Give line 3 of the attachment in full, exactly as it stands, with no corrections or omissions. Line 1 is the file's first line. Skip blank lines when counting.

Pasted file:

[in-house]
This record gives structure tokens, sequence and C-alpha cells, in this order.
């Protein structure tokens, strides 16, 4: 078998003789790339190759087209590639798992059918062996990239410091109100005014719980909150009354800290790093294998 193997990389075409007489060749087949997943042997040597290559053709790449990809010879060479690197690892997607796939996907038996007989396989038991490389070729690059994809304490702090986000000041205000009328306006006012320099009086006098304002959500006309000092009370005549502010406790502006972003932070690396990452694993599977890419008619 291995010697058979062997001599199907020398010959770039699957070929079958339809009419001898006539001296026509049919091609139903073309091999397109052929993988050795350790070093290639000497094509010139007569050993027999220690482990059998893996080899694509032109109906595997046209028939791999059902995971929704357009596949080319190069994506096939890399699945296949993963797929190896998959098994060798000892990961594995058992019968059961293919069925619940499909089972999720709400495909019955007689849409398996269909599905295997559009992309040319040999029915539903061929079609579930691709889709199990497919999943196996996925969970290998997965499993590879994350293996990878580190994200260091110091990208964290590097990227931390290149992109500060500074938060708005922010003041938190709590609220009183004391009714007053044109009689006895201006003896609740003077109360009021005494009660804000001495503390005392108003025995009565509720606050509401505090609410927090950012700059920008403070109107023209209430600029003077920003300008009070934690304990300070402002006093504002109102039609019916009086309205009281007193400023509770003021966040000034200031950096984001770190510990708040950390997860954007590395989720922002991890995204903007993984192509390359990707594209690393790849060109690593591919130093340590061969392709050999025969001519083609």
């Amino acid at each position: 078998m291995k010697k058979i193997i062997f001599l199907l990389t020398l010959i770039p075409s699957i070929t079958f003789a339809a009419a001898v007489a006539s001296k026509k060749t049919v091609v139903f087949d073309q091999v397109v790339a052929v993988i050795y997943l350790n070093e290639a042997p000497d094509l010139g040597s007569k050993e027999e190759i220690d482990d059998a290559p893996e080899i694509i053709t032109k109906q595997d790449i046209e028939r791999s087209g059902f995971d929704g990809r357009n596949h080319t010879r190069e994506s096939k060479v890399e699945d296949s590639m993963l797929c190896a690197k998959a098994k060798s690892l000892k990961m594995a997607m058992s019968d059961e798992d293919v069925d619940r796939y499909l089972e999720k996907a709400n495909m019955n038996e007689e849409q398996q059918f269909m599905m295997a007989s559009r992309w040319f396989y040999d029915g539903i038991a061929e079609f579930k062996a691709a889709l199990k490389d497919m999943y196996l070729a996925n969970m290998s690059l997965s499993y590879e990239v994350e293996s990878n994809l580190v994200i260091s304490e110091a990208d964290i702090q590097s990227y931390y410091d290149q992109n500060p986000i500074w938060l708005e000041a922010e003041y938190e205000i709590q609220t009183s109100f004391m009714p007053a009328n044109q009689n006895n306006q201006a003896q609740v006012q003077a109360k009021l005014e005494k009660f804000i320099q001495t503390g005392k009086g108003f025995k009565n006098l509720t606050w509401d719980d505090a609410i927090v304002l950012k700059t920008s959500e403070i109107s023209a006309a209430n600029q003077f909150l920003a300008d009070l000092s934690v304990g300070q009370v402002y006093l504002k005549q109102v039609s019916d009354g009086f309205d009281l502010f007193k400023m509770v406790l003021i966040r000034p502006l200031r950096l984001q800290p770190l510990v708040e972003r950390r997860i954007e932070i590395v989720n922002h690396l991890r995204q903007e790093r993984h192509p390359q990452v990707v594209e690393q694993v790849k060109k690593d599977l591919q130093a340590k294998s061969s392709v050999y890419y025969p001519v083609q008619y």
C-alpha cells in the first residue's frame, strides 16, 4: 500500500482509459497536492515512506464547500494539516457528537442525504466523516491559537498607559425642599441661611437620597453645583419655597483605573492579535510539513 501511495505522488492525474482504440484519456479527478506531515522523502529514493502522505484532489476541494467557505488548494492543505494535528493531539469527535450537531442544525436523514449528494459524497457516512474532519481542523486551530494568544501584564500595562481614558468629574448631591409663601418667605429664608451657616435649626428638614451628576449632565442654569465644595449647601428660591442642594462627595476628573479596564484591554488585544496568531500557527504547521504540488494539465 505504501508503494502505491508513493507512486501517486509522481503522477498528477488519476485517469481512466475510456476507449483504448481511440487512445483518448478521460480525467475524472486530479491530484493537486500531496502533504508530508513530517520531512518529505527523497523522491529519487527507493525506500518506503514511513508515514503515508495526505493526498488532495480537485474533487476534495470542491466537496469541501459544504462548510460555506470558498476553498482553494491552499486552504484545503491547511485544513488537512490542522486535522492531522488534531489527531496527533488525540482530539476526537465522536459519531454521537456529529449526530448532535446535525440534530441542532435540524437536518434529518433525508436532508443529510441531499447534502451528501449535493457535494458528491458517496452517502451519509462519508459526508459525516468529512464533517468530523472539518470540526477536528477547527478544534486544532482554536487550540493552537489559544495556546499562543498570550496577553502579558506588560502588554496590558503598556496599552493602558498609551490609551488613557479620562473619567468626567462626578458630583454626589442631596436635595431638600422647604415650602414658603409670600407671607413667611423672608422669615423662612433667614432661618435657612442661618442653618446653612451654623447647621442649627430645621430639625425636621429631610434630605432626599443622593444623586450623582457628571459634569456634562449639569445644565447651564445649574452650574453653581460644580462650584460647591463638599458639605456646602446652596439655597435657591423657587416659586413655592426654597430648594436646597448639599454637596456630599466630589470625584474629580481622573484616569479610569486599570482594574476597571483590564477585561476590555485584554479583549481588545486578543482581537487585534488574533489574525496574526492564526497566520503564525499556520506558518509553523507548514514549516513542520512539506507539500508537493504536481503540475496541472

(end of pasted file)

């Protein structure tokens, strides 16, 4: 078998003789790339190759087209590639798992059918062996990239410091109100005014719980909150009354800290790093294998 193997990389075409007489060749087949997943042997040597290559053709790449990809010879060479690197690892997607796939996907038996007989396989038991490389070729690059994809304490702090986000000041205000009328306006006012320099009086006098304002959500006309000092009370005549502010406790502006972003932070690396990452694993599977890419008619 291995010697058979062997001599199907020398010959770039699957070929079958339809009419001898006539001296026509049919091609139903073309091999397109052929993988050795350790070093290639000497094509010139007569050993027999220690482990059998893996080899694509032109109906595997046209028939791999059902995971929704357009596949080319190069994506096939890399699945296949993963797929190896998959098994060798000892990961594995058992019968059961293919069925619940499909089972999720709400495909019955007689849409398996269909599905295997559009992309040319040999029915539903061929079609579930691709889709199990497919999943196996996925969970290998997965499993590879994350293996990878580190994200260091110091990208964290590097990227931390290149992109500060500074938060708005922010003041938190709590609220009183004391009714007053044109009689006895201006003896609740003077109360009021005494009660804000001495503390005392108003025995009565509720606050509401505090609410927090950012700059920008403070109107023209209430600029003077920003300008009070934690304990300070402002006093504002109102039609019916009086309205009281007193400023509770003021966040000034200031950096984001770190510990708040950390997860954007590395989720922002991890995204903007993984192509390359990707594209690393790849060109690593591919130093340590061969392709050999025969001519083609």